Where's the Accountability?

By Dan Froomkin
Special to washingtonpost.com
Friday, February 16, 2007; 12:52 PM

It seems almost inconceivable: The White House actually invites the press corps to hold it accountable -- but when the time comes, and a key benchmark is missed, the press is silent.

And yet that's exactly what has happened.

Back in January, when President Bush announced that in spite of the public opinion against the war in Iraq he was going to send in more troops, he repeatedly insisted that what was different this time was that the Iraqis were finally serious about stepping up.

Responding to reporters who were skeptical -- after all, they'd heard this many times before -- White House officials urged them to judge for themselves whether that would happen

"You're going to have to -- you're going to have some opportunities to judge very quickly," one senior administration official said at an official background briefing on January 10, a few hours before Bush's prime-time announcement.

"The Iraqis are going to have three brigades within Baghdad within a little more than a month. They have committed to trying to get one brigade in, I think, by the first of February, and two more by the 15th," the official said.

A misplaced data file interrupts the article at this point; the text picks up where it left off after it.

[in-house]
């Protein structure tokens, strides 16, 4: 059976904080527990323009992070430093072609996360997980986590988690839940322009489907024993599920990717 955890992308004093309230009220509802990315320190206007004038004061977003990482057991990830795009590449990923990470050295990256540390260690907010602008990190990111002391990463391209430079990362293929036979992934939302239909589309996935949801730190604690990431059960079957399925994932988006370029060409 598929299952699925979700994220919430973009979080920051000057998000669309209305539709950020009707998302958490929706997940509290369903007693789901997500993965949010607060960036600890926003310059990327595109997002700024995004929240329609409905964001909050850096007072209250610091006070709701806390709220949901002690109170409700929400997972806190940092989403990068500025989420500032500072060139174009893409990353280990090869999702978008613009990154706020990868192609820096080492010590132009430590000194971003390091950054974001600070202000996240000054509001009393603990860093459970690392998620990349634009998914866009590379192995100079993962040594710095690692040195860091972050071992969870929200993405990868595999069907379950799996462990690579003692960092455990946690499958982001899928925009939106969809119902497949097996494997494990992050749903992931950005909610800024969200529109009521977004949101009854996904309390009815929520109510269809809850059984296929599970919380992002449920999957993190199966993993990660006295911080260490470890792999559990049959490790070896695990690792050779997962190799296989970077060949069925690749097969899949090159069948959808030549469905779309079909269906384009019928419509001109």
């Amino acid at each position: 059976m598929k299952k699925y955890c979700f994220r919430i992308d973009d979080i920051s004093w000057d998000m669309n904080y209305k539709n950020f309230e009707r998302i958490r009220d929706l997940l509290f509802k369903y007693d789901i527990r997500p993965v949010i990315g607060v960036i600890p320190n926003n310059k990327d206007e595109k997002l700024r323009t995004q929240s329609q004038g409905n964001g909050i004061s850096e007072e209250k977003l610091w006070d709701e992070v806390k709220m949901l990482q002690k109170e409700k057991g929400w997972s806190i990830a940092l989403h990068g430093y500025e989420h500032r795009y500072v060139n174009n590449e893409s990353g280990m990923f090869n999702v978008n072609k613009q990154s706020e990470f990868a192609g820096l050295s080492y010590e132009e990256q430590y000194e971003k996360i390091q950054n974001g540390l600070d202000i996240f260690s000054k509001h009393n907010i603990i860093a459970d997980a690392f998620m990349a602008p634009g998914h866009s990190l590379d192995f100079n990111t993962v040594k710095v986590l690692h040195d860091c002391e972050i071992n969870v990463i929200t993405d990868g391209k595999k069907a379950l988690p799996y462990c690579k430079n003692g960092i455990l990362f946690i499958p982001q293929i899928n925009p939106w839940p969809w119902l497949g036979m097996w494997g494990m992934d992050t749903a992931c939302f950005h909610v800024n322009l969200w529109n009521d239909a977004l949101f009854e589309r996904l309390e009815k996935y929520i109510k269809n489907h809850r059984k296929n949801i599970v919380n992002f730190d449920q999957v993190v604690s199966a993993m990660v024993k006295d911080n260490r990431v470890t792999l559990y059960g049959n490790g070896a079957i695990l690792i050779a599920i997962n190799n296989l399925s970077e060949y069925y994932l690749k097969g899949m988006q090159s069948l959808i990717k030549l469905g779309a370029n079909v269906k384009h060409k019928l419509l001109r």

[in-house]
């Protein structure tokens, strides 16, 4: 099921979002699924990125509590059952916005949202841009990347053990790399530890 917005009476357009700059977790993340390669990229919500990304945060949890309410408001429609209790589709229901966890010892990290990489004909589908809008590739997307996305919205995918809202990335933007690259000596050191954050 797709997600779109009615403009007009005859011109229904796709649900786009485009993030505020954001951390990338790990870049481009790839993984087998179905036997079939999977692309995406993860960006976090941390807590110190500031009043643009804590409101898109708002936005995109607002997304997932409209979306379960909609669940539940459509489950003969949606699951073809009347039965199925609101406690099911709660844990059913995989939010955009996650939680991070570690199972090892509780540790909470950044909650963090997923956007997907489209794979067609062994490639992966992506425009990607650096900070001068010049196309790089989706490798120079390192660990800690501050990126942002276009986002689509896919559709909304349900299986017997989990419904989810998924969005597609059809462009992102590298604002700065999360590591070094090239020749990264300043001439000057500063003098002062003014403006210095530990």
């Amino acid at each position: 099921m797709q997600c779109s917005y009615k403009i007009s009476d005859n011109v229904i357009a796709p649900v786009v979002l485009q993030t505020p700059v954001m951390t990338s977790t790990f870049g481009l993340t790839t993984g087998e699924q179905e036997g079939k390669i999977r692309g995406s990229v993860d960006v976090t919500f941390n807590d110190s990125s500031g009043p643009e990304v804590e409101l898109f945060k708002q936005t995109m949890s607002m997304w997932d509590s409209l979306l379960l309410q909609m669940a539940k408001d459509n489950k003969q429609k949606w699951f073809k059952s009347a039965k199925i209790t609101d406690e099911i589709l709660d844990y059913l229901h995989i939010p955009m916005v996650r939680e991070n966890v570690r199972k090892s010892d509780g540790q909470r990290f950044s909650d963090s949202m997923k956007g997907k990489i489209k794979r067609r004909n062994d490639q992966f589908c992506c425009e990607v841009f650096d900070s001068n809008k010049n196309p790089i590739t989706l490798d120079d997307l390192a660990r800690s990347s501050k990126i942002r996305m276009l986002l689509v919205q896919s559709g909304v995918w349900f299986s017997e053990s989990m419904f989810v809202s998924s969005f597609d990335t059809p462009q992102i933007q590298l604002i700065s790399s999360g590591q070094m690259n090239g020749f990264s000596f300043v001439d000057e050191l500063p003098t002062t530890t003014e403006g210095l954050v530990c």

"So people are going to be able to see pretty quickly that the Iraqis are or are not stepping up. And that provides the ability to judge."

I'm no military expert, and as I indicated on the Nieman Watchdog Blog on Wednesday and in yesterday's column, it isn't entirely clear to me whether the Iraqis are living up to their word.

And President Bush yesterday insisted that everything's going according to plan: "Our new commander in Iraq, General David Petraeus, is now on the ground in Baghdad," Bush told the American Enterprise Institute. "He says the Iraqi government is following through on its commitment to deploy three additional army brigades in the capital."

But at a Pentagon press conference yesterday, Joint Chiefs of Staff chairman Peter Pace acknowledged that only two of those three Iraqi brigades are there: "You've got two of the Iraqi brigades in -- that were going to plussed up in Baghdad in Baghdad now. The third one is moving this month," Pace said.

Other press reports suggest that even those two brigades are not anywhere near full strength.

And action in Baghdad seems thus far to be almost entirely led by Americans, in stark contrast to what was promised.


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